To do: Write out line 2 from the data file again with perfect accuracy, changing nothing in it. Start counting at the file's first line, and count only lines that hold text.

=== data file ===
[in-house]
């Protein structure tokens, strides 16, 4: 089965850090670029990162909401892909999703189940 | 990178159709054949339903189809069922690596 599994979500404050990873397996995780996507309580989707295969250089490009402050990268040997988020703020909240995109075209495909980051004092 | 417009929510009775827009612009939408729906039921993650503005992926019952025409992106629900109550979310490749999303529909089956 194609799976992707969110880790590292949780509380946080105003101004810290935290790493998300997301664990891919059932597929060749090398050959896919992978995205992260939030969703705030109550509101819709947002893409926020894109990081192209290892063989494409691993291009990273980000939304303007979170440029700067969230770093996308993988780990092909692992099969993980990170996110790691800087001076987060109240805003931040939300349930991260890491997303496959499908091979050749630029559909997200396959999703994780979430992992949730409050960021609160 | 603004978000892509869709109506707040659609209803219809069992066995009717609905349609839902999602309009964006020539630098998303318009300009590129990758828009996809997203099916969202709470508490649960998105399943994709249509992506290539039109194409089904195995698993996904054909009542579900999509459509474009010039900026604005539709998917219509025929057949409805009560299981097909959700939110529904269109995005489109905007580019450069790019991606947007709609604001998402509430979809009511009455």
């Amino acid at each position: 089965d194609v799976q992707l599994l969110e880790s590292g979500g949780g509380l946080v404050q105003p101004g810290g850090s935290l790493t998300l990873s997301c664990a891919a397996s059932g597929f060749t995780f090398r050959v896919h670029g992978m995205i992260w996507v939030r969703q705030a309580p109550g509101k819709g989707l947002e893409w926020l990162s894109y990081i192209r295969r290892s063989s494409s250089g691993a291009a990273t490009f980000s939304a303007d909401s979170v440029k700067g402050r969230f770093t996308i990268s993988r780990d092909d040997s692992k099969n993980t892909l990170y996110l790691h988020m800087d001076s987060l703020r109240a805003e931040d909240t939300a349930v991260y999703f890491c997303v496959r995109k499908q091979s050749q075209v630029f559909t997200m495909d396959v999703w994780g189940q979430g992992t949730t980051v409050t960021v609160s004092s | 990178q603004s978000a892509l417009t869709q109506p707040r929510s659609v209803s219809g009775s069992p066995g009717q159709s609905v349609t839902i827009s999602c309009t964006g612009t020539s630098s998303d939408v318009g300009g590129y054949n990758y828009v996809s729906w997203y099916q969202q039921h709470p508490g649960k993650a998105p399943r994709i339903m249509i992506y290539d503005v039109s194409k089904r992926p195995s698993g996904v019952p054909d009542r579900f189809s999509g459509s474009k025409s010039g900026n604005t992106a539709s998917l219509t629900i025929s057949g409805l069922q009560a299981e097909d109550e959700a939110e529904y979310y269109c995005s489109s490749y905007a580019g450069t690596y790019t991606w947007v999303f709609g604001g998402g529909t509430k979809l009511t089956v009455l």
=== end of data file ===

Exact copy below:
């Protein structure tokens, strides 16, 4: 089965850090670029990162909401892909999703189940 | 990178159709054949339903189809069922690596 599994979500404050990873397996995780996507309580989707295969250089490009402050990268040997988020703020909240995109075209495909980051004092 | 417009929510009775827009612009939408729906039921993650503005992926019952025409992106629900109550979310490749999303529909089956 194609799976992707969110880790590292949780509380946080105003101004810290935290790493998300997301664990891919059932597929060749090398050959896919992978995205992260939030969703705030109550509101819709947002893409926020894109990081192209290892063989494409691993291009990273980000939304303007979170440029700067969230770093996308993988780990092909692992099969993980990170996110790691800087001076987060109240805003931040939300349930991260890491997303496959499908091979050749630029559909997200396959999703994780979430992992949730409050960021609160 | 603004978000892509869709109506707040659609209803219809069992066995009717609905349609839902999602309009964006020539630098998303318009300009590129990758828009996809997203099916969202709470508490649960998105399943994709249509992506290539039109194409089904195995698993996904054909009542579900999509459509474009010039900026604005539709998917219509025929057949409805009560299981097909959700939110529904269109995005489109905007580019450069790019991606947007709609604001998402509430979809009511009455």